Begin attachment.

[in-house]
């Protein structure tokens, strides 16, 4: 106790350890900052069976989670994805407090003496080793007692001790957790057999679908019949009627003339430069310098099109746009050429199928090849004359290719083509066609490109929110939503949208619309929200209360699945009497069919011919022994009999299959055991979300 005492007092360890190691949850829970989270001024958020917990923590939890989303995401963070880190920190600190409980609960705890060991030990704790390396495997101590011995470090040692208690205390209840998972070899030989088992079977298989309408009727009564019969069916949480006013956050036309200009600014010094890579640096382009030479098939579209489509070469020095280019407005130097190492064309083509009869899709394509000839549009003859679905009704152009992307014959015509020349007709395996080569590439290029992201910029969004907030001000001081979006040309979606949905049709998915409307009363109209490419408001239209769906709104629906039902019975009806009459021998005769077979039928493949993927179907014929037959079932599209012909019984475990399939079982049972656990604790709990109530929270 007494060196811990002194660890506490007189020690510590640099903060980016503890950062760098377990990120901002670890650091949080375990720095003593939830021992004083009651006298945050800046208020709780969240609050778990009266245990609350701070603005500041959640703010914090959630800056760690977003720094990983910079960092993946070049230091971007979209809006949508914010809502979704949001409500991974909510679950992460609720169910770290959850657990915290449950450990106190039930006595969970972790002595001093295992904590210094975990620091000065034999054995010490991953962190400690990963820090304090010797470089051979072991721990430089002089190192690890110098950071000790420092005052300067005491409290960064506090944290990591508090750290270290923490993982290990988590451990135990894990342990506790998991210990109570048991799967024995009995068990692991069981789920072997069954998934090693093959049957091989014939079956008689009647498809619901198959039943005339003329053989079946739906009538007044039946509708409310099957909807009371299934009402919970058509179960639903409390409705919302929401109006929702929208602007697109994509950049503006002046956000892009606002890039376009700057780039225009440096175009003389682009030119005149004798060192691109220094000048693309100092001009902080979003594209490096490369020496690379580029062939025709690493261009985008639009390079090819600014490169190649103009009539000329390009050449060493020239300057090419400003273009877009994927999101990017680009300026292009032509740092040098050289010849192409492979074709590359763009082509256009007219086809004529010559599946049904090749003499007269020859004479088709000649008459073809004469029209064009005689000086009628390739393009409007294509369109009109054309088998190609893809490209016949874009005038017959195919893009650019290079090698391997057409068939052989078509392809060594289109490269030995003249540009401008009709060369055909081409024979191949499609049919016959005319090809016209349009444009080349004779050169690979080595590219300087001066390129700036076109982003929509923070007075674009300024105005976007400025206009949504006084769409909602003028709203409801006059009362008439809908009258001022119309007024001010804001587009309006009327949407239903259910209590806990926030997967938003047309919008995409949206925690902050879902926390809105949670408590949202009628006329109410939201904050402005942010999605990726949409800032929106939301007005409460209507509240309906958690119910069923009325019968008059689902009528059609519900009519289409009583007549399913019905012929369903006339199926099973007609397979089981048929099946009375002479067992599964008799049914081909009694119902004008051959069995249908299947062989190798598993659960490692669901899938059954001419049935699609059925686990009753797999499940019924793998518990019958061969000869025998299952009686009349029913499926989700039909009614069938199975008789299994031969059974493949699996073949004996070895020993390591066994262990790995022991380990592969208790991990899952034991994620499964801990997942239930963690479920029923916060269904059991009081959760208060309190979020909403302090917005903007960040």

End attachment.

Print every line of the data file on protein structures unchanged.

[in-house]
């Protein structure tokens, strides 16, 4: 106790350890900052069976989670994805407090003496080793007692001790957790057999679908019949009627003339430069310098099109746009050429199928090849004359290719083509066609490109929110939503949208619309929200209360699945009497069919011919022994009999299959055991979300 005492007092360890190691949850829970989270001024958020917990923590939890989303995401963070880190920190600190409980609960705890060991030990704790390396495997101590011995470090040692208690205390209840998972070899030989088992079977298989309408009727009564019969069916949480006013956050036309200009600014010094890579640096382009030479098939579209489509070469020095280019407005130097190492064309083509009869899709394509000839549009003859679905009704152009992307014959015509020349007709395996080569590439290029992201910029969004907030001000001081979006040309979606949905049709998915409307009363109209490419408001239209769906709104629906039902019975009806009459021998005769077979039928493949993927179907014929037959079932599209012909019984475990399939079982049972656990604790709990109530929270 007494060196811990002194660890506490007189020690510590640099903060980016503890950062760098377990990120901002670890650091949080375990720095003593939830021992004083009651006298945050800046208020709780969240609050778990009266245990609350701070603005500041959640703010914090959630800056760690977003720094990983910079960092993946070049230091971007979209809006949508914010809502979704949001409500991974909510679950992460609720169910770290959850657990915290449950450990106190039930006595969970972790002595001093295992904590210094975990620091000065034999054995010490991953962190400690990963820090304090010797470089051979072991721990430089002089190192690890110098950071000790420092005052300067005491409290960064506090944290990591508090750290270290923490993982290990988590451990135990894990342990506790998991210990109570048991799967024995009995068990692991069981789920072997069954998934090693093959049957091989014939079956008689009647498809619901198959039943005339003329053989079946739906009538007044039946509708409310099957909807009371299934009402919970058509179960639903409390409705919302929401109006929702929208602007697109994509950049503006002046956000892009606002890039376009700057780039225009440096175009003389682009030119005149004798060192691109220094000048693309100092001009902080979003594209490096490369020496690379580029062939025709690493261009985008639009390079090819600014490169190649103009009539000329390009050449060493020239300057090419400003273009877009994927999101990017680009300026292009032509740092040098050289010849192409492979074709590359763009082509256009007219086809004529010559599946049904090749003499007269020859004479088709000649008459073809004469029209064009005689000086009628390739393009409007294509369109009109054309088998190609893809490209016949874009005038017959195919893009650019290079090698391997057409068939052989078509392809060594289109490269030995003249540009401008009709060369055909081409024979191949499609049919016959005319090809016209349009444009080349004779050169690979080595590219300087001066390129700036076109982003929509923070007075674009300024105005976007400025206009949504006084769409909602003028709203409801006059009362008439809908009258001022119309007024001010804001587009309006009327949407239903259910209590806990926030997967938003047309919008995409949206925690902050879902926390809105949670408590949202009628006329109410939201904050402005942010999605990726949409800032929106939301007005409460209507509240309906958690119910069923009325019968008059689902009528059609519900009519289409009583007549399913019905012929369903006339199926099973007609397979089981048929099946009375002479067992599964008799049914081909009694119902004008051959069995249908299947062989190798598993659960490692669901899938059954001419049935699609059925686990009753797999499940019924793998518990019958061969000869025998299952009686009349029913499926989700039909009614069938199975008789299994031969059974493949699996073949004996070895020993390591066994262990790995022991380990592969208790991990899952034991994620499964801990997942239930963690479920029923916060269904059991009081959760208060309190979020909403302090917005903007960040």